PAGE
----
South Korea says shooting won't affect aid

HUMANITARIAN SUPPORT: The South says an exchange of gunfire on Thursday in the demilitarized zone will not lead to a decrease in the aid it gives to the North


Sat, Jul 19, 2003 - Page 5

South Korea will still give North Korea economic aid and even boost the amount it spends despite a shooting incident along their border this week, the South's budget and planning minister said yesterday.

Park Bong-heum, a veteran bureaucrat, also said the government planned to boost defense spending gradually but would not be able to meet the Defense Ministry's request for an increase of nearly 30 percent to 3.2 percent of GDP next year.

Asked whether Thursday's exchange of gunfire in the demilitarized zone would have an impact on aid, he said: "It is a separate issue which will be handled separately. The inter-Korean cooperation fund will be maintained and its focus is on providing humanitarian support and reuniting families."

South Korea has earmarked 2.7 percent of GDP, or 17.4 trillion won (US$14.77 billion), for defense this year.

The defense ministry wants to increase spending to make the South Korean military less reliant on US defenses.

The Korea Institute for Defense Analysis estimated last month the US forces in the South effectively reduce the South's defense costs by 2 percent to 3 percent of GDP, and that it would cost about US$20 billion to replace the US military assets.

The US has 37,000 troops in the South to ward off any attack by the 1.1-million-strong forces in the North, and the South Korean armed forces are 690,000 strong.

South Korean President Roh Moo-hyun is keen to increase the South's independent defenses, partly because the US wants to be relieved of some of the burden.

Defense budget

"We believe the national defense funds will increase higher than the nominal GDP growth, but we will not be able to increase the entire amount of national defense allocations to 3.2 percent of GDP through just one budget," Park said through an interpreter.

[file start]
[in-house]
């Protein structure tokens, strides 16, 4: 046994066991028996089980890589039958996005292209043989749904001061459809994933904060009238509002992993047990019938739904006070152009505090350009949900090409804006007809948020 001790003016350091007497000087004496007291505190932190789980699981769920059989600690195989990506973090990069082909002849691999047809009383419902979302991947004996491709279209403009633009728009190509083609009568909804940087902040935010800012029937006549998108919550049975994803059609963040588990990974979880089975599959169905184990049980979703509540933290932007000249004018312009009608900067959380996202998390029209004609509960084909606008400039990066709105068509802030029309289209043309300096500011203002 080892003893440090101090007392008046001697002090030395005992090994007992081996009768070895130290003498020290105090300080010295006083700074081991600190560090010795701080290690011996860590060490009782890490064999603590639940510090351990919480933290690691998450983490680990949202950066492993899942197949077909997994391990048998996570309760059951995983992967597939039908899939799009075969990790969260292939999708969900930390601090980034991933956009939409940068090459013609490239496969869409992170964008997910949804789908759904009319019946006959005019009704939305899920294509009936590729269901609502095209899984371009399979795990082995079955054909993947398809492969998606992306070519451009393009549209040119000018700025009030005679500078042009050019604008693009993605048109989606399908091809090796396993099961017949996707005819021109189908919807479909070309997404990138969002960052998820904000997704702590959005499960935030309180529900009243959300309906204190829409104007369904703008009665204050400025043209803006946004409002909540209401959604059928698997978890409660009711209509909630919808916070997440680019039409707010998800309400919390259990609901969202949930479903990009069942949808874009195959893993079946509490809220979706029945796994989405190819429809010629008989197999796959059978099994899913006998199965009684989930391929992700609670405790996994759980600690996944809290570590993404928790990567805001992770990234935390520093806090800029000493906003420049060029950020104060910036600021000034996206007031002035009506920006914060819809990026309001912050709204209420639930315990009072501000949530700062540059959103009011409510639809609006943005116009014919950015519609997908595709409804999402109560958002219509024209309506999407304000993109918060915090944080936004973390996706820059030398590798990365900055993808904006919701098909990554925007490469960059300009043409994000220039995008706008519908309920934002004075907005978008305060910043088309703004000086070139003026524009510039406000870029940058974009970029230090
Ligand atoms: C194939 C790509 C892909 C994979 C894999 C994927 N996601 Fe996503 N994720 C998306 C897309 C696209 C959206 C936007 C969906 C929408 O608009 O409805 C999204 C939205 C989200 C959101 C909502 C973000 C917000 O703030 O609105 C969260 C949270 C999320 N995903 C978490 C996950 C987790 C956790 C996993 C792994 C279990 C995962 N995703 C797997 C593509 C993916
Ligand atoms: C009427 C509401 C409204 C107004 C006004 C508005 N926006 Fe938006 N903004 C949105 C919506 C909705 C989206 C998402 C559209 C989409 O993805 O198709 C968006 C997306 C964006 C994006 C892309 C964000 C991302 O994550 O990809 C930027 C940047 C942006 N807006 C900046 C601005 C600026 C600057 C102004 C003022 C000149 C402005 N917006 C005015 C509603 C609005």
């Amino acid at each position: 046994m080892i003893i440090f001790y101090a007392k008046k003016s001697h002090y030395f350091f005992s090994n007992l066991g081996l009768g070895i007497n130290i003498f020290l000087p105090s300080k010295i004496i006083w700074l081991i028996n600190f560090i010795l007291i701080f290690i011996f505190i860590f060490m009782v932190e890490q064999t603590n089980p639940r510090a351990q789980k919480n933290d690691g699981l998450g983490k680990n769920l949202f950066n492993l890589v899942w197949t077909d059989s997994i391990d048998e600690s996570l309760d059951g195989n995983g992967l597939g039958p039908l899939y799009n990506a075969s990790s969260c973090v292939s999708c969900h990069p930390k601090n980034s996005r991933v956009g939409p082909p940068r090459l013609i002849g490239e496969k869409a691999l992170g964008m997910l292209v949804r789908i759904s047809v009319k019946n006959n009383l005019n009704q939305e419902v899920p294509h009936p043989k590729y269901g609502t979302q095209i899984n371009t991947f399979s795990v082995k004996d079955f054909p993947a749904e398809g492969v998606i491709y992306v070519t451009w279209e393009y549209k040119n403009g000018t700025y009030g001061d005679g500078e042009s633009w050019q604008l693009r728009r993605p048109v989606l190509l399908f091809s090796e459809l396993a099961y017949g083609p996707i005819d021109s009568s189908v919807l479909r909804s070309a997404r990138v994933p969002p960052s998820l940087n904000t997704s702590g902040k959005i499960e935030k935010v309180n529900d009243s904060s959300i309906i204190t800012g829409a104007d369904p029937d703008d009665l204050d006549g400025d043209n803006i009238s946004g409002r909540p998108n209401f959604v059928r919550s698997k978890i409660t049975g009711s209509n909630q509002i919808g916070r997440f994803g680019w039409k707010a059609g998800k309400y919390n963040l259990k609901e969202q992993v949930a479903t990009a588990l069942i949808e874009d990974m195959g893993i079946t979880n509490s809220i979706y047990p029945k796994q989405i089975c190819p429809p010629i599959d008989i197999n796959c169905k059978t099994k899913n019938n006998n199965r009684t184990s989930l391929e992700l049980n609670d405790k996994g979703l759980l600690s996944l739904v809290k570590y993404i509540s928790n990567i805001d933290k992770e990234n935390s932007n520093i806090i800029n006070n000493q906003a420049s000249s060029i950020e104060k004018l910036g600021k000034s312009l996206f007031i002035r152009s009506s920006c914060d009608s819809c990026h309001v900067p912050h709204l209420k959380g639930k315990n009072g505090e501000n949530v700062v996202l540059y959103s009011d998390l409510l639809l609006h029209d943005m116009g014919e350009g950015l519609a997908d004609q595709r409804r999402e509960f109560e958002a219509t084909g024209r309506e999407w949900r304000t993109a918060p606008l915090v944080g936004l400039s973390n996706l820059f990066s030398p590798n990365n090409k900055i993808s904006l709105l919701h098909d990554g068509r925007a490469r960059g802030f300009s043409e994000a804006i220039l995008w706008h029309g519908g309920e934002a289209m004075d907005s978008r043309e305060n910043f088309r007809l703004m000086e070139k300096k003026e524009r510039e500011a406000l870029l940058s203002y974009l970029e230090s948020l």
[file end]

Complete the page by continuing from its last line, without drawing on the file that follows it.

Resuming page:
"We will have to look at our forecast for economic growth and our fiscal situation to gradually increase to reach that level," he said. "At the moment, we are at a very early level in formulating next year's budget so it is hard to tell exactly how much we are going to spend on national defense."

Economic gap

Park said the government would increase the size of its inter-Korean cooperation fund for humanitarian aid and to help close the gap between the near-moribund economy in the North and the South's -- the fourth-largest in Asia.

The South's central Bank of Korea estimated per capita GDP in the North at US$762 compared with US$10,013 in the South.

Park did not give figures for the fund increase. The government has allocated 1.4 trillion won for this year, down slightly from last year's 1.69 trillion.

"The inter-Korean cooperation fund, the size of the fund, will increase," Park said. "The unification costs will depend on what kind of form unification will take and how the North Korean economy will develop after unification."

South Korea does not expect unification any time soon, and has studied Germany's experience and the huge costs involved.

"In considering the costs of unification, we will have to help develop the North Korean economy from now and also help decrease the difference between the size of the North Korean economy and the South Korean economy, along with the help of the international community," he said.